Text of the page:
Blankenhorn, C.H., Member AIME, Creole Petroleum Corp., Tia Juana, Venezuela
During the past few years, the use of two-speed electric motors has been applied to sucker-rod pumping for lifting high volumes of heavy, viscous crude in Venezuela's Lake Maracaibo area. The crude involved ranges from 12–15 API gravity, is very viscous and contains considerable entrained gas that is highly resistant to separation. Lifting maximum rates (1,500–3,000 BOPD) of this oil presents many and varied problems. The major problems encountered in pumping high volumes of the heavy oil are motor sizing, rod fall and low pumping efficiencies due to the en trained gas. Extensive field studies have shown that under single-speed motor operation, approximately twice the normal operating horsepower is required to provide the necessary start-up torque under dead oil, or start-up conditions. This leads to improper motor utilization, lower efficiencies and lower power factors throughout the entire electrical system. Pumping speeds are also limited, under single-speed operation, to approximately 75 per cent of normal desired speeds due to rod fall limitations encountered upon start-up under dead oil conditions. This, in turn, aggravates the low efficiency problem of pumping viscous oil containing entrained gas, resulting in an over-all decreased producing rate. Under two-speed motor operation, constant horsepower, single winding, squirrel cage induction motors have been utilized to overcome or greatly relieve these problems in the Lake Maracaibo operation. These motors have met with very satisfactory results by permitting start up at half speed, thus providing considerably in ore starting torque when most needed. After displacing the dead, thick oil fro in the well tubing and flow line, the pumping speed is automatically increased to twice the startup speed and normal operating speeds are achieved. The utilization of the two-speed pumping motor has resulted in approximately a 50 per cent reduction in motor sizes required, reduced cable sizes necessary for the higher hp motors previously required, and has increased the efficiency of the electrical system since the two-speed motor is essentially fully loaded (85- 95 per cent) at all times. These motors have also enabled pumping speeds to be increased approximately 30 per cent with corresponding increases in producing rates.
In the Bolivar Coastal fields of Western Venezuela's Lake Maracaibo region, one of the largest producing reservoirs is the Bachaquero-2 heavy oil reservoir. The crude produced from the B-2 reservoir, as it is commonly called, is a low gravity (12–16 API) asphaltic oil with viscosities ranging from 5,000–15,000 SSU at 85 F. One of the big problems involved in producing this reservoir is that of maintaining high producing rates in areas of declining bottom-hole pressure, by artificial lift methods. Since the wells are located in Lake Maracaibo and the area is completely electrified, the most common method of artificial lift is the use of sucker-rod pumps with pumping units powered by electric motors. To date, rates of 1,300 3,000 BOPD/well have been achieved by this method, utilizing standard equipment. The present average production from 179 pumping wells in the field is 400 BOPD/well with 62 high volume pumping installations averaging 700 BOPD/well.Due to the physical characteristics of this viscous, low gravity crude, three major problems must be overcome to achieve highpumping rates from the wells:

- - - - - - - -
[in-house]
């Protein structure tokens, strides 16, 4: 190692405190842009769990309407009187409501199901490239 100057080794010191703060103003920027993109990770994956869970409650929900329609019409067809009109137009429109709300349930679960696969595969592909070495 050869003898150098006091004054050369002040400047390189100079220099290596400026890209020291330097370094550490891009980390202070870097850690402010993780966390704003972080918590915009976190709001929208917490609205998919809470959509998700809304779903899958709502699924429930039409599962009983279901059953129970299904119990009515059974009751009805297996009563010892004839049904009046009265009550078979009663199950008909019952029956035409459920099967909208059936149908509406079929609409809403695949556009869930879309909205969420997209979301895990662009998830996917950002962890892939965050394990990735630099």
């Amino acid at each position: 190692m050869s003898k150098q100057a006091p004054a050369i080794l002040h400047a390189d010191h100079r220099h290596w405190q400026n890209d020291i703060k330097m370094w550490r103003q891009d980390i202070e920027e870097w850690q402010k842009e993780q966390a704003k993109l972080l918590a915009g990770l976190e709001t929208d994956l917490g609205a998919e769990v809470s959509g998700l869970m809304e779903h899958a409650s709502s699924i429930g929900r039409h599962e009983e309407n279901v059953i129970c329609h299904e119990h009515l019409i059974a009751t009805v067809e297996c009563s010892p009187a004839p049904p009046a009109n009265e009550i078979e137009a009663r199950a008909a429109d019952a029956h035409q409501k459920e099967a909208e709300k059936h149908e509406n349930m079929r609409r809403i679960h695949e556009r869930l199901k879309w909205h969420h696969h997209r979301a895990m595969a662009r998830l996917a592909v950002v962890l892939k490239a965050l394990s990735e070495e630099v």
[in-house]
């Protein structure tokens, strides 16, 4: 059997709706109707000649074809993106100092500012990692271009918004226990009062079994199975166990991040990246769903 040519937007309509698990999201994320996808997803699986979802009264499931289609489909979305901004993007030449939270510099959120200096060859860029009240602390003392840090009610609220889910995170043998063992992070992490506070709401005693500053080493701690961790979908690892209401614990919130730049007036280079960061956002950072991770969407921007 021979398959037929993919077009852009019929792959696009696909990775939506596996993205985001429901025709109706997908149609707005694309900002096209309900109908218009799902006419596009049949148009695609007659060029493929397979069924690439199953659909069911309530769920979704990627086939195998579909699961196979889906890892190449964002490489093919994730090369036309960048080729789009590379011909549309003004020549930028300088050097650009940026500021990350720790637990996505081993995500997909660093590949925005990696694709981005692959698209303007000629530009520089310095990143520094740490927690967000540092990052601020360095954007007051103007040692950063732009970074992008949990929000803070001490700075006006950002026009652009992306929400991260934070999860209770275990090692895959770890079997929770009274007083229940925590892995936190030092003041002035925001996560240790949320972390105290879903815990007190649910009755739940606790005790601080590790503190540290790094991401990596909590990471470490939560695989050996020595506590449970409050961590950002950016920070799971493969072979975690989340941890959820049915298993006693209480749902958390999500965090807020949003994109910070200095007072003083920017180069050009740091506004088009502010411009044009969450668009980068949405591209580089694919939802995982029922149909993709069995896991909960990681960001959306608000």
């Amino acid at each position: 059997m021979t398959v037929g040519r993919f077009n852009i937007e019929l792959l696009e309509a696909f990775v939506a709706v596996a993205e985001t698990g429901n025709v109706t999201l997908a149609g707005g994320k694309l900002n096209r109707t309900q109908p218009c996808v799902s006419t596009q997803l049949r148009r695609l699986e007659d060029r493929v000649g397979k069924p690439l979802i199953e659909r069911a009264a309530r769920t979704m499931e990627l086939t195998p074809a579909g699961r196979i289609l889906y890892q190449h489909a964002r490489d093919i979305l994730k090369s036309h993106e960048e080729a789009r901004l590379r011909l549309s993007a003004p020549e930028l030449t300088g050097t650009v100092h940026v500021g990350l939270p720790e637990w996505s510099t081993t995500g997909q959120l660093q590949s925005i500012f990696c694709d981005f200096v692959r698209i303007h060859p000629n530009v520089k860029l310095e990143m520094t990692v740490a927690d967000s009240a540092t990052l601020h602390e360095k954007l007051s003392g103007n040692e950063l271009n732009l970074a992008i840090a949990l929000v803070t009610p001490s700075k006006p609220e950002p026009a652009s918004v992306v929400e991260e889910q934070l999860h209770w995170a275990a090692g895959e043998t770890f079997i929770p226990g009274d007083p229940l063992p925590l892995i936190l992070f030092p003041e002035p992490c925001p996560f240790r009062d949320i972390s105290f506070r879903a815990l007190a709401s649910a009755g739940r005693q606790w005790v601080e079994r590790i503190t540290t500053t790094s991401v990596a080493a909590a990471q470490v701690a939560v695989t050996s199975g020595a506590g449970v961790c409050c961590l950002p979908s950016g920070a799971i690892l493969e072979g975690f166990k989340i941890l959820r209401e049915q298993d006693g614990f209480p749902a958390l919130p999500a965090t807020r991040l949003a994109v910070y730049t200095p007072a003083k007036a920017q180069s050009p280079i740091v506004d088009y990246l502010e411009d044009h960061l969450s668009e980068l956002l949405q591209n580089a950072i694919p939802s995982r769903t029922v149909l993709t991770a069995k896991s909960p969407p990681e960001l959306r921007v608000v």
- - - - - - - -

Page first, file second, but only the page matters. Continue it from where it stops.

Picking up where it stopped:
low pump efficiency,
rod-fall limitations, and
motor utilization and sizing.
The oil produced from the B-2 reservoir, aside from its low gravity viscous nature, is best described as containing a homogeneous entrainment of gas which results in a low density mixture that is extremely resistant to separation. Extensive studies on pumping wells in the field have shown that due to the effect of the entrained gas, the maximum pump efficiency is 40–50 per cent for wells having a gas-oil ratio above 150 scf/bbl (Fig. l). This means that to achieve the desired pumping rates from the wells, the pumping installation has to be designed with a 40–50 per cent pump efficiency factor being considered, or approximately twice the size that would normally be required to pump an equivalent volume of fluid having a density similar to water.